Jacob Zuma’s medical parole declared unlawful

Former South Africa president to be returned to prison to finish 15-month sentence

Former president Jacob Zuma’s medical parole has been declared unlawful by a South African court, which ordered he be returned to prison to finish a 15-month sentence for contempt of court.

The time Mr Zuma has spent out of prison since his release on September 5th for an undisclosed medical condition should not be counted towards the fulfilment of his sentence, the Pretoria high court also ruled on Wednesday.

“It is hereby directed that the third respondent [Zuma] be returned to the custody of the department of correctional services to serve out the remainder of his sentence,” the judgment said.

Mr Zuma (79) was released from a prison in KwaZulu-Natal province for an undisclosed medical condition by a senior correctional services official even though the medical parole advisory board had declined his application.


National commissioner of correctional services Arthur Fraser has since defended his decision to release Mr Zuma, saying he feared civil unrest would occur if the former president's health deteriorated while in prison.

However, Mr Fraser refused to hand over Mr Zuma’s medical records to the Pretoria high court while the case was being heard. He maintained he could not as they were classified.

Mr Fraser served as director-general of South Africa’s State Security Agency during Mr Zuma’s presidency between 2009 to 2018, but he has denied their relationship impacted his decision on the release.

The controversial former president was sentenced to 15 months in jail in June for being in contempt of court, after he refused to obey a constitutional court order to appear before an inquiry to answer questions about public sector corruption during his time in office.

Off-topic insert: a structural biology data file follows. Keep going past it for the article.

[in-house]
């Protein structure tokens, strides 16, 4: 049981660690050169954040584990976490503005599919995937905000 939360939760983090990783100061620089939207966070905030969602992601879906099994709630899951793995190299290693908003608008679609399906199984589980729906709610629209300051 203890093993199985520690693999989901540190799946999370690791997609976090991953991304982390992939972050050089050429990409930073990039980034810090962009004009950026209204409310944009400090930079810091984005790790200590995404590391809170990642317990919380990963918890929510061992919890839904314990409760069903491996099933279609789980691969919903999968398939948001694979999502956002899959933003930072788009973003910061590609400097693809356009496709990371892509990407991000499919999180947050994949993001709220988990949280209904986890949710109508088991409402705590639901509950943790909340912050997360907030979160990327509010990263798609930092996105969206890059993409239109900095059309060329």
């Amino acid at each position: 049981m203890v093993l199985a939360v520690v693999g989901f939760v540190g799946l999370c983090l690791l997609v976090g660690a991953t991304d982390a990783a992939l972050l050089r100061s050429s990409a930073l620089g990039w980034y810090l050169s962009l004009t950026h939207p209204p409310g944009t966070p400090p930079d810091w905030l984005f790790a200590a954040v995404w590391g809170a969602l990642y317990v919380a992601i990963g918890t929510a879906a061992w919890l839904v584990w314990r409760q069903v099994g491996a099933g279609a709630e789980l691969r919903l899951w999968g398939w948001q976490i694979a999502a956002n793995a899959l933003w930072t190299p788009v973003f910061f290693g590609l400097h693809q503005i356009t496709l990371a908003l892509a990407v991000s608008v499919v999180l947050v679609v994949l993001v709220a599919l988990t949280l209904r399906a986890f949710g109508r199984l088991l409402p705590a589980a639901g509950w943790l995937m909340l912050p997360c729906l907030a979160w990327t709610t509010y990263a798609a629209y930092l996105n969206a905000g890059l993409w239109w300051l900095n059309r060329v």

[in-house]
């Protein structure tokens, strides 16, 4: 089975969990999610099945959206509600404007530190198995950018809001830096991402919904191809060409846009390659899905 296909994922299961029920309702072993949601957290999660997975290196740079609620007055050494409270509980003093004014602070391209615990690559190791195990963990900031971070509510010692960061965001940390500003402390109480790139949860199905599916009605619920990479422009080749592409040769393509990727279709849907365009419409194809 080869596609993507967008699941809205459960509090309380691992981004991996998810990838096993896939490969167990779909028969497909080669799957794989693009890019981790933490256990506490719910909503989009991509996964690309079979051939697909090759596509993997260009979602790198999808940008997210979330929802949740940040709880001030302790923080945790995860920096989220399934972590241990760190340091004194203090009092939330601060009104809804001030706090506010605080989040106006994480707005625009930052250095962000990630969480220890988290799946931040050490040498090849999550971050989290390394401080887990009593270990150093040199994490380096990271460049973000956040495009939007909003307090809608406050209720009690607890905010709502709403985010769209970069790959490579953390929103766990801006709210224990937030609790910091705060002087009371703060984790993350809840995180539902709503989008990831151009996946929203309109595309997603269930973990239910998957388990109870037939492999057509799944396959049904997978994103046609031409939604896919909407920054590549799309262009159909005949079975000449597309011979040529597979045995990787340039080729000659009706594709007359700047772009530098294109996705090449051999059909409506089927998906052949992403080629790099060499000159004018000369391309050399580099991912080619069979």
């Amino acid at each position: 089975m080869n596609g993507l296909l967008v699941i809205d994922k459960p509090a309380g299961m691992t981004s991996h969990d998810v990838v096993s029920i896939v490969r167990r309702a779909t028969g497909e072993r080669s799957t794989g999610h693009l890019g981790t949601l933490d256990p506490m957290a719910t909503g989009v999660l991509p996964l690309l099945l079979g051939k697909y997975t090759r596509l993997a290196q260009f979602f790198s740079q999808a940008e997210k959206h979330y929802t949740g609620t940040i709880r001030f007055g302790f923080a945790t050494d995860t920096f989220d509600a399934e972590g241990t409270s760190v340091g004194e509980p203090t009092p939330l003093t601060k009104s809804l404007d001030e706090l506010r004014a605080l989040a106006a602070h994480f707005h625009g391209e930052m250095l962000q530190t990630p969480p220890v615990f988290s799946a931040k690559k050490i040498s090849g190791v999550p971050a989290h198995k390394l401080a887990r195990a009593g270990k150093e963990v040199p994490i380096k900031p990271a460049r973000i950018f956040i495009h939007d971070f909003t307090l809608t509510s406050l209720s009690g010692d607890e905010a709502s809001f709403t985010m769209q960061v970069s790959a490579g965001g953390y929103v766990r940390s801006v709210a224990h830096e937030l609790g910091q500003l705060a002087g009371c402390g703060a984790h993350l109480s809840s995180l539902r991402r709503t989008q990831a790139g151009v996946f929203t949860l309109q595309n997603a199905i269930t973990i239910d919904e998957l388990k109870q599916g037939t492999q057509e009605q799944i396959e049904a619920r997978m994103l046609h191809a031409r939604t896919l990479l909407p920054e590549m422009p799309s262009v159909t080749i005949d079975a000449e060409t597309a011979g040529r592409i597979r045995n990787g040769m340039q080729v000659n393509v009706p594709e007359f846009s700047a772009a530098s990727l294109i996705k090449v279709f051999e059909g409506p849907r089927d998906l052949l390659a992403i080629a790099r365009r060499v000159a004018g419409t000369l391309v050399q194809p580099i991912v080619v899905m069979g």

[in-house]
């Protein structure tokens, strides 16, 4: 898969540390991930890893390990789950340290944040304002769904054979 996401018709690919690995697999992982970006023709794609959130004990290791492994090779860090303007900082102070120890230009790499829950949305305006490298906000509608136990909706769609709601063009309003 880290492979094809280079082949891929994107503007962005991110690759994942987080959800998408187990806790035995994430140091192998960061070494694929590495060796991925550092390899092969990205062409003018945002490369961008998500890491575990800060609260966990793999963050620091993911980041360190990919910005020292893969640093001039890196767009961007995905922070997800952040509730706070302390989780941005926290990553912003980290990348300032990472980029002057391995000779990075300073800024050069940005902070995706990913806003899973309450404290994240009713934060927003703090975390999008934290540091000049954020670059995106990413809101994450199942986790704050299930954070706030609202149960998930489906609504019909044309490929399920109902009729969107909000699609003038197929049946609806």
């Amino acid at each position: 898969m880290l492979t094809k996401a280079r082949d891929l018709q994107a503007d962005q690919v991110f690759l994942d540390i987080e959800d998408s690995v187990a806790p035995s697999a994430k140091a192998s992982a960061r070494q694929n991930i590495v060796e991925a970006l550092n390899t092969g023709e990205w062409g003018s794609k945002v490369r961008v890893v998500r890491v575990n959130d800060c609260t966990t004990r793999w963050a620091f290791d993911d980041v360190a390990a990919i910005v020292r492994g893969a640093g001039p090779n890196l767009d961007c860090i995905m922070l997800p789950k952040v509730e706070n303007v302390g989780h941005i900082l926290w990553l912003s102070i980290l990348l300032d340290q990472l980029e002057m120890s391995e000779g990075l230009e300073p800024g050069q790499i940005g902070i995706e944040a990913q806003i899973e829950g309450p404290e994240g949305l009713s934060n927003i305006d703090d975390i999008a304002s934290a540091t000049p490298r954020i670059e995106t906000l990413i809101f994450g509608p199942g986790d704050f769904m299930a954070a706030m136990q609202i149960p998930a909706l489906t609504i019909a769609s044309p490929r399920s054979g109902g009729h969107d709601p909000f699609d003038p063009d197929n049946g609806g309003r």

Violent protests

Mr Zuma handed himself over to police in early July to begin his sentence after a tense public stand-off with authorities at his Nklandla homestead in KwaZulu-Natal.

But a few days after his jailing, violent protests erupted in KwaZulu-Natal and Gauteng provinces that led to a wave of mass looting and murders. More than 300 people died in the unrest and hundreds of businesses were destroyed.

The Democratic Alliance party, which approached the high court to have Zuma’s parole overturned, has described the ruling as a victory for ordinary citizens, saying it confirmed the law is applied equally to everyone.

"We appeal to Mr Zuma and his supporters to respect the rule of law and to accept this judgment without resorting to further violence and protest," party leader John Steenhuisen said in a statement on Wednesday.

Mr Zuma’s lawyers have sought leave to appeal the high court’s full ruling, saying there is “objective evidence” that he is terminally ill. As a result, their client is unlikely to return to prison anytime soon.

Bill Corcoran

Bill Corcoran

Bill Corcoran is a contributor to The Irish Times based in South Africa